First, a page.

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Old 11-27-2023, 12:05 PM
 
639 posts, read 395,888 times
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My house is extremely dry. My skin, my hair, static everywhere. I thought of getting a humidifier, but my mother always talks me out if it, saying how you always have to clean them and change the filters and its a pain. And she says how since I have multiple rooms, not open concept home, one wouldn't be enough. She just tells me to boil water on my stove and let the steam get into the air. I put water in some oil diffusers I have but they need filling all the time as they are tiny and they barely blow any moisture.

I keep wanting to buy a humidifier, but is it worth it? Is my mom right?
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Old 11-27-2023, 12:17 PM
 
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Yes, you have to clean them. Read the instructions on the models you check out.

I have one for my bedroom and I feel it is worth it. Winter air dries out my skin and hair and gives me nosebleeds.

Be careful about leaving boiling water on. Yes, it's nice in that you can also add things to it to make your house smell nice (I cut up a lemon and throw in some rosemary), but set a timer to go off after a certain amount of time because if it boils out you can start a fire. It's also not the most energy-efficient way of adding humidity to a home. I only used to do that because I had a pet that couldn't be exposed to air fresheners. Most humidifiers have a safety switch that turns the device off if it runs out of water.

If you're old enough to be a homeowner, you're old enough to make your own decisions. If you want one, buy one.
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Old 11-27-2023, 01:26 PM
 
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We have a Levoit model LV600HH ( I think they changed it to LV600S now) anyway, it is a great humidifier. We use it in the bedroom and it makes a world of difference. It has various settings and is easy to use. We use ONLY distilled water in it and have not had to do any cleaning in 2 years. Instruction say only distilled or purified water. The come with a remote and I believe the new 'S' model uses voice control as well. They sell several different models. Check 'em out !
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Old 11-27-2023, 02:39 PM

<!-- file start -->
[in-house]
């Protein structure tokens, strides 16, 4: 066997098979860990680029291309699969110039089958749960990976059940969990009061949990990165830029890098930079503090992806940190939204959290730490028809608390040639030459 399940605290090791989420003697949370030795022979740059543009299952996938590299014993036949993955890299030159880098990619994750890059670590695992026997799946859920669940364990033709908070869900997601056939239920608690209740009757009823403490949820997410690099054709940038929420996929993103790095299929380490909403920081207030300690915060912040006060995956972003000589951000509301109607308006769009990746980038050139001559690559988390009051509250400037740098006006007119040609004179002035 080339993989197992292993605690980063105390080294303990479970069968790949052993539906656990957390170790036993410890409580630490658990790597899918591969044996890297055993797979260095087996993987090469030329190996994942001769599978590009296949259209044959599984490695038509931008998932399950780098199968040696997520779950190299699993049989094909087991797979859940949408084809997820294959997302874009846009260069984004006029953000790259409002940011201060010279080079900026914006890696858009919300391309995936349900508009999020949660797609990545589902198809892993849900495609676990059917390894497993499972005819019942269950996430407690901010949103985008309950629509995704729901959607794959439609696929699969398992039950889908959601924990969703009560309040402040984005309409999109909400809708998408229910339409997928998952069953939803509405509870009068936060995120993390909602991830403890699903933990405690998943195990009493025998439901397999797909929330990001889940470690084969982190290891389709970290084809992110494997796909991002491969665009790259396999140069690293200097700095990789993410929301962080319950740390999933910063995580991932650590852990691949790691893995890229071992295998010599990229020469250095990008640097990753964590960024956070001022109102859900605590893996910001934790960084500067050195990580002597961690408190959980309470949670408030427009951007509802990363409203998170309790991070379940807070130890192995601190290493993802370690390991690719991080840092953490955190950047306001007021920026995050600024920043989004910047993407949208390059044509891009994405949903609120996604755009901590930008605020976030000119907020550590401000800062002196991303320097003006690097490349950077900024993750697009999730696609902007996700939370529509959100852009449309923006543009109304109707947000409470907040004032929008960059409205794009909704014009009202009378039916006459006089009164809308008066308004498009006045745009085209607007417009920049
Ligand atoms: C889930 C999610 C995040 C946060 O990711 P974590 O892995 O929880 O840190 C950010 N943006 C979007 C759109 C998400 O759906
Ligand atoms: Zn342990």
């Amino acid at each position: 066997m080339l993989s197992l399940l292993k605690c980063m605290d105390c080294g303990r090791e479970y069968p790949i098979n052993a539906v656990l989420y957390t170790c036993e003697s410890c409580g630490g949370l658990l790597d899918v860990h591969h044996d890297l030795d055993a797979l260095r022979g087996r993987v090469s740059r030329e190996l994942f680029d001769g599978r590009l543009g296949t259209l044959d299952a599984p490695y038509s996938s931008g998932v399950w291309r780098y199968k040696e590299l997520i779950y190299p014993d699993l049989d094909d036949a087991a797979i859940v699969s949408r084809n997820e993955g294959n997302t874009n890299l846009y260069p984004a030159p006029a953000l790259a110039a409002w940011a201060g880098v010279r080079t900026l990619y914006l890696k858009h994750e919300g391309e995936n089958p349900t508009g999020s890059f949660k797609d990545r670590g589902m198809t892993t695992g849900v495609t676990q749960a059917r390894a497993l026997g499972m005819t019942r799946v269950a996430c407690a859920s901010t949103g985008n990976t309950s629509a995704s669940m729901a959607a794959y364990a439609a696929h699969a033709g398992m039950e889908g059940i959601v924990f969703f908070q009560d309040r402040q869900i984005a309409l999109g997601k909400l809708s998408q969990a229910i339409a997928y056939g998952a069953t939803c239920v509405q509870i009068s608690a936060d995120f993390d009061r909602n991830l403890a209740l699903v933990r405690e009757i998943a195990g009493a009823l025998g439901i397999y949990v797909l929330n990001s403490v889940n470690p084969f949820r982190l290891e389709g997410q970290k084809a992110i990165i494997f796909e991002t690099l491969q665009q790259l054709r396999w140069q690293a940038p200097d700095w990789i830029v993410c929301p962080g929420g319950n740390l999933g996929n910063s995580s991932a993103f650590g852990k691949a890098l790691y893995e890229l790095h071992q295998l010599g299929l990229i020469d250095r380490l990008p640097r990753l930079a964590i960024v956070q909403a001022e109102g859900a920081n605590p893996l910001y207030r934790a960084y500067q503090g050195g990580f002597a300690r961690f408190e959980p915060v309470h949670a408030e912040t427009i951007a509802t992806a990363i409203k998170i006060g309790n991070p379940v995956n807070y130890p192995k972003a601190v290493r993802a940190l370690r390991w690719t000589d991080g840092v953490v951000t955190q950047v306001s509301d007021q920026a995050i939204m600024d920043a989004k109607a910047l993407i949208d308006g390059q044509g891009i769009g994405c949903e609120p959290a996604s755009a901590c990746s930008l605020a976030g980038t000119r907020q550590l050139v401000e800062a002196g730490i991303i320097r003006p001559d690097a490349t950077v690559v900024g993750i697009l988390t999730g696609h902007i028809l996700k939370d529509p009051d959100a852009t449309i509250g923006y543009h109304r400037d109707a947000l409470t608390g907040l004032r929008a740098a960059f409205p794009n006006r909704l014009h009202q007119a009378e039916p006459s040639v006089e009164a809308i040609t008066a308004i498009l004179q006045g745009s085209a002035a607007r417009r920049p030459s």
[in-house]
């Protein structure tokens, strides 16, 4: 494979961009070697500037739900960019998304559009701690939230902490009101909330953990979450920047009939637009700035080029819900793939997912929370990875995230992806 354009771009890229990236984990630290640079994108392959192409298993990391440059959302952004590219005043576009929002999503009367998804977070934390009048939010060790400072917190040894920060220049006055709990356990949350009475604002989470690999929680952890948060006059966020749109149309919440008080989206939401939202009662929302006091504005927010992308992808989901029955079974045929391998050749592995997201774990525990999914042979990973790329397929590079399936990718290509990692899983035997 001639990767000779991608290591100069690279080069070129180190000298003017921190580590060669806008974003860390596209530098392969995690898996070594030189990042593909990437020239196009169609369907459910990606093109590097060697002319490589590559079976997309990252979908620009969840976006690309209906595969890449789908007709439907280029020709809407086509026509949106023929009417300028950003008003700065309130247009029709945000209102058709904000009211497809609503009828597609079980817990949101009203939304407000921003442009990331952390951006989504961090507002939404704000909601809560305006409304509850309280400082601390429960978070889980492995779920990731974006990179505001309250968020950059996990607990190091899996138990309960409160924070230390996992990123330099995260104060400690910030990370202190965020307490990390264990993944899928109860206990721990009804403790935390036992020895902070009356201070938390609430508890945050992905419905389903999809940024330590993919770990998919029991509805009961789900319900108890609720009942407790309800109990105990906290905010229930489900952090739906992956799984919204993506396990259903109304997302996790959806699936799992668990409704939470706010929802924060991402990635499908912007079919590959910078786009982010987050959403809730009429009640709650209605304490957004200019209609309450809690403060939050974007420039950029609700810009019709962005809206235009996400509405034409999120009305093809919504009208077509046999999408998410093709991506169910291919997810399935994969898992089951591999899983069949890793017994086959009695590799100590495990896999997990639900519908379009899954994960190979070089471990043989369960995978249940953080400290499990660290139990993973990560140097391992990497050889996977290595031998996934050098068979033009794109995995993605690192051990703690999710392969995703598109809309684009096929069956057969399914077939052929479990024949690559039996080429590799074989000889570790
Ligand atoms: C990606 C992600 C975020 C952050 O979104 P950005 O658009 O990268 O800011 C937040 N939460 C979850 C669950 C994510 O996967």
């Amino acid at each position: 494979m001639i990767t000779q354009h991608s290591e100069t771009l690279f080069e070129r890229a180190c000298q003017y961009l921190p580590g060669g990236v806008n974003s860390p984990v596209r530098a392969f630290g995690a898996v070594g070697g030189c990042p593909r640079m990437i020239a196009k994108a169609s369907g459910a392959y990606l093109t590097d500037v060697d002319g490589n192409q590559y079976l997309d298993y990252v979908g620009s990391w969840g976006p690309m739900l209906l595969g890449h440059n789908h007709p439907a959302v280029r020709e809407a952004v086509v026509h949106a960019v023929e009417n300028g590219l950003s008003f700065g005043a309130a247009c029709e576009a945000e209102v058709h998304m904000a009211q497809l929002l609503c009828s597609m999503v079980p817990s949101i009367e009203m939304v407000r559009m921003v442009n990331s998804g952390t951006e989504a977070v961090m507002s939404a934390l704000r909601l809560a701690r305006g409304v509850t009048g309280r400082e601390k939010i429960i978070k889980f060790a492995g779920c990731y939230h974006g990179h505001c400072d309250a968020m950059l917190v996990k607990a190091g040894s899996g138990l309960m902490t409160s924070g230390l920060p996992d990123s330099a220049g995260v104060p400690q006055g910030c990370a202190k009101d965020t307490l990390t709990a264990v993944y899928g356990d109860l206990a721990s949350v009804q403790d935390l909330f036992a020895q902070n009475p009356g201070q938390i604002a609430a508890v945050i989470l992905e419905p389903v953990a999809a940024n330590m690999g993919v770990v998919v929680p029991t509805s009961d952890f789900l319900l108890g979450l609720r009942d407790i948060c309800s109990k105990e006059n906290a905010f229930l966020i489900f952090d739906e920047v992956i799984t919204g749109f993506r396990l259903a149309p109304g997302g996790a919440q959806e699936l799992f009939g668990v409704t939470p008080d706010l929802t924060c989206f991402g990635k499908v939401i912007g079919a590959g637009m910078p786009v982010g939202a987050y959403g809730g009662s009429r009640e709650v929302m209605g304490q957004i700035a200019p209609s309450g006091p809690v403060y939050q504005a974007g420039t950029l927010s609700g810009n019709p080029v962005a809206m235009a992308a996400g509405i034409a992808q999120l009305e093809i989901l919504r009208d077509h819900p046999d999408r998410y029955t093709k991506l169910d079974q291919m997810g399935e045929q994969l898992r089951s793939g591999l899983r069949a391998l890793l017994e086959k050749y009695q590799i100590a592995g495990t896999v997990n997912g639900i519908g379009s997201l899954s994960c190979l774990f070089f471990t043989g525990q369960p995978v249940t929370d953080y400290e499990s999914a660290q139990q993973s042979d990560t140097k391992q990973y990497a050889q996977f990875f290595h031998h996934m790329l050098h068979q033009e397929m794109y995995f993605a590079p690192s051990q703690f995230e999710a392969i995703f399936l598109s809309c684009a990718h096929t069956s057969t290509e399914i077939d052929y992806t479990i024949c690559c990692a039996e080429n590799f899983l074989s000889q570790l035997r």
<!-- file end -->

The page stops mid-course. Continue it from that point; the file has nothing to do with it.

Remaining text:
Location: Wisconsin
25,572 posts, read 56,150,485 times
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Back in the day, raised in a house w/radiators, we put pans of water on top. Today, I put containers of water on top of a china cabinet and another on top of a grandfather clock, both directly under a heat vent. Each container almost two quarts in size. Refill once a week. Makes a huge difference, not only in humidity but house feels warmer, which means I can keep thermostat down a degree or two. Daytime set at 67. Second floor where I sleep isn't as problem as thermostat lowered to 63 when I go to bed so furnace isn't running as much.

***
Quote:
Originally Posted by Nodpete View Post
We have a Levoit model LV600HH ( I think they changed it to LV600S now) anyway, it is a great humidifier. We use it in the bedroom and it makes a world of difference. It has various settings and is easy to use. We use ONLY distilled water in it and have not had to do any cleaning in 2 years. Instruction say only distilled or purified water. The come with a remote and I believe the new 'S' model uses voice control as well. They sell several different models. Check 'em out !
Levoit makes a very good product. I have two Levoit Mini Core air purifiers, one in LR, one MBR. Liked the first one so much, I bought a second for the BR. Whisper quiet, do a nice job of cleaning the air. Notice my breathing is better, especially in BR. That humidifier sounds perfect for those who need one.
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Old 11-27-2023, 05:59 PM
 
Location: Dessert
10,770 posts, read 7,107,814 times
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I live in the desert, humidity gets very low.

We have a big whole house humidifier, holds two gallons of water. Sometimes we have to fill every day, sometimes less often.

Replace filters regularly and wash as needed.
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Old 11-27-2023, 07:16 PM
 
Location: on the wind
22,608 posts, read 17,862,338 times
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Worth what exactly? I'd guess your house isn't exactly the same as your mother's. The local climate and the layout of any house will influence how well any humidifier works. There are whole house humidifiers that work through the house's HVAC system but that may not be an option for yours.

I've used lots of different types of humidifiers over the years as I've lived in high altitude, high latitude, and cold climates for decades. Many people find humidifying the room they spend the most time in (bedroom etc.) can help a lot. How well any humidifier might work also means tracking the relative humidity of the room it's in. You will probably want to buy a humidistat (measures relative humidity of the room it's in) to notice the difference. Easy to find at a home improvement store. Cheapos don't tend to last very long.

There are three basic types of portable humidifiers: